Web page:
What is a smart contract?
According to IBM.com, smart contracts are programs stored on a blockchain that run when predetermined conditions are met. On the Ethereum blockchain, it’s defined as a collection of code (its functions) and data (its state) that resides at a specific address on the Ethereum blockchain.
In simple terms, smart contracts:
- store rules;
- verify rules;
- automatically execute rules.
They automatically execute code when certain conditions are met. For example, when you exchange cryptocurrencies on a decentralized exchange, it involves a smart contract. The participants of the exchange don’t have to know or contact each other, there is no human intermediary and no time delays because everything is automated. Smart contracts work by following simple “if…then…” statements that are written into code on a blockchain.
Smart contracts are usually programmed by developers and are trustless, decentralized, and transparent. In most cases they can’t be modified once deployed. They have become the building blocks of an entire ecosystem of decentralized applications (dApps) and represent a major focal point of blockchain development in general according to Gemini.com.
There are many use cases for smart contracts. They can be used in DAOs, in gaming NFTs, they can potentially be used as legally binding contracts and to sell real-estate. They can also automate processes in the healthcare industry minimizing delays.
Disadvantages of smart contracts
Once a contract is deployed it’s difficult to make changes to it as it usually requires a consensus to make any changes on a blockchain. Besides, smart contracts are transparent and open to everyone. That means anyone can try and test for bugs and exploits and try to use them if found.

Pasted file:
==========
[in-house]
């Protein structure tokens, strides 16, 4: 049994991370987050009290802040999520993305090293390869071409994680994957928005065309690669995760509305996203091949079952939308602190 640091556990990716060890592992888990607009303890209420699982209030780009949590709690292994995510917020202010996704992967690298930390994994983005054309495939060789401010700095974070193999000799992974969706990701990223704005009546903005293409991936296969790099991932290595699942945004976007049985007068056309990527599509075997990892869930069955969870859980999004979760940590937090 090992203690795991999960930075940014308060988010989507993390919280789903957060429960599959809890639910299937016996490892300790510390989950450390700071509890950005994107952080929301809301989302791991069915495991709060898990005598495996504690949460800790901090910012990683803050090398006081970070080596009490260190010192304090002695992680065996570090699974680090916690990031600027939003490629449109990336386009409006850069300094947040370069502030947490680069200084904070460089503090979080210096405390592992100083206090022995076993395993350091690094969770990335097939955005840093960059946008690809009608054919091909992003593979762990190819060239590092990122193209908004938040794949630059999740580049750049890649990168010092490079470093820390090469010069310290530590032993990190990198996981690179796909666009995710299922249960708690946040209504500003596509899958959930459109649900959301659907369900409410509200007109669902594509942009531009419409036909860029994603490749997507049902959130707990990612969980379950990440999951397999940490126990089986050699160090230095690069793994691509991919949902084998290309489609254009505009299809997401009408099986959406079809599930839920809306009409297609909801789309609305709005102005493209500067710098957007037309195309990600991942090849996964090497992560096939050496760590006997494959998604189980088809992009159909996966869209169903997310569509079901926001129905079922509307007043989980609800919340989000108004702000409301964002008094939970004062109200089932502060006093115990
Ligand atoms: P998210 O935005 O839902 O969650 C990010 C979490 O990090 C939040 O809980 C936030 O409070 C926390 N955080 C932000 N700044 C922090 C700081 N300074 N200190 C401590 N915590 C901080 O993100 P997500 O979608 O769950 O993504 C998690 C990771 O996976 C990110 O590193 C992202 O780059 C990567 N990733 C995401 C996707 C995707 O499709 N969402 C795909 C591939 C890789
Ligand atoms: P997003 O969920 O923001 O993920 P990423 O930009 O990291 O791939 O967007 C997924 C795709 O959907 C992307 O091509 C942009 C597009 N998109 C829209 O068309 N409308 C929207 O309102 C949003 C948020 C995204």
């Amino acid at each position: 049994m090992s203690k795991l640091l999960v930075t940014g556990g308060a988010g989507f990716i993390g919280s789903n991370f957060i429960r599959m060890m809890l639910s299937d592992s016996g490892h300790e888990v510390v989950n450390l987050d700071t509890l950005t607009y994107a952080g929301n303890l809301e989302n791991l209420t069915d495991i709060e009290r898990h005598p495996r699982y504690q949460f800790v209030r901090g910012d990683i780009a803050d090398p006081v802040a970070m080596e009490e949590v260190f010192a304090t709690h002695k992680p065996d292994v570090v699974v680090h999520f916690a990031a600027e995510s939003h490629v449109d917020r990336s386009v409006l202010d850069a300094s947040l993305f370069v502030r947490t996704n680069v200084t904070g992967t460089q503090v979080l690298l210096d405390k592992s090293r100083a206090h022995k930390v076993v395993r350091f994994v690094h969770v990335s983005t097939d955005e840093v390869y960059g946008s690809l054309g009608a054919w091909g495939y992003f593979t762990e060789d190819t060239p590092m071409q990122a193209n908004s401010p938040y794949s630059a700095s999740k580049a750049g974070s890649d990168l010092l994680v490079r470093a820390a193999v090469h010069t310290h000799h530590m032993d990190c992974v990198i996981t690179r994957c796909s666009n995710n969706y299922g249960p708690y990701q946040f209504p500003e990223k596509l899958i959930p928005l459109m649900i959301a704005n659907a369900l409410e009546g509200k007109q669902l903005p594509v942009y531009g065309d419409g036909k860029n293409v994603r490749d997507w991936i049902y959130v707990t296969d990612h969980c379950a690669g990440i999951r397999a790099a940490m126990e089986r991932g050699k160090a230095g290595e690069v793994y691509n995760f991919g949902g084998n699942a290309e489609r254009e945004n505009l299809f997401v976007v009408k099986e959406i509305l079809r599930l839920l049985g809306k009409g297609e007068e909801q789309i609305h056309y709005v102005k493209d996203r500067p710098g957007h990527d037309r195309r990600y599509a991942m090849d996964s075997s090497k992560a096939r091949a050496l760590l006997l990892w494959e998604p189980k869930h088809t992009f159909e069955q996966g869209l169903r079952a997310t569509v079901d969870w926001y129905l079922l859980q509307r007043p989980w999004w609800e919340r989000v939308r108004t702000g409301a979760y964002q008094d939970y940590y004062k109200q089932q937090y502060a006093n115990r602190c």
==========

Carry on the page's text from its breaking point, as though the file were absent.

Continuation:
Smart contract analytics
If you’re a smart contract developer, right now it’s pretty difficult to understand exactly how people are using your smart contracts. Web developers use Mixpanel and Google Analytics with several add-ons to monitor web2 activity. For smart contract developers, such monitoring usually requires a team of engineers building custom software. Today, analyzing smart contract activity involves viewing data in or crawling data from blockchain explorers. The process is tedious and unreliable, and the data is difficult to interpret.
Our team at Moonstream.to is bringing the same kind of automated analytics to web3. Moonstream automatically understands smart contracts. All that a smart contract developer has to do is tell Moonstream where their smart contracts are deployed, and Moonstream starts showing them how those contracts are being used right away.
With analytics platforms like Moonstream, you can understand how people are using your smart contracts. For ERC20 tokens, you can see which exchanges your token is gaining or losing popularity on. For NFTs, you can see which marketplaces (like OpenSea) your NFTs are trading well on, and which addresses are building large collections of your tokens. You can identify when someone is trying to exploit vulnerabilities in your smart contract and set up alarms for suspicious activity.
Smart contracts are important for decentralized platforms and can potentially revolutionize many industries with automation and transparency. If you want to find out more about smart contract analytics, join us on Discord or visit our website.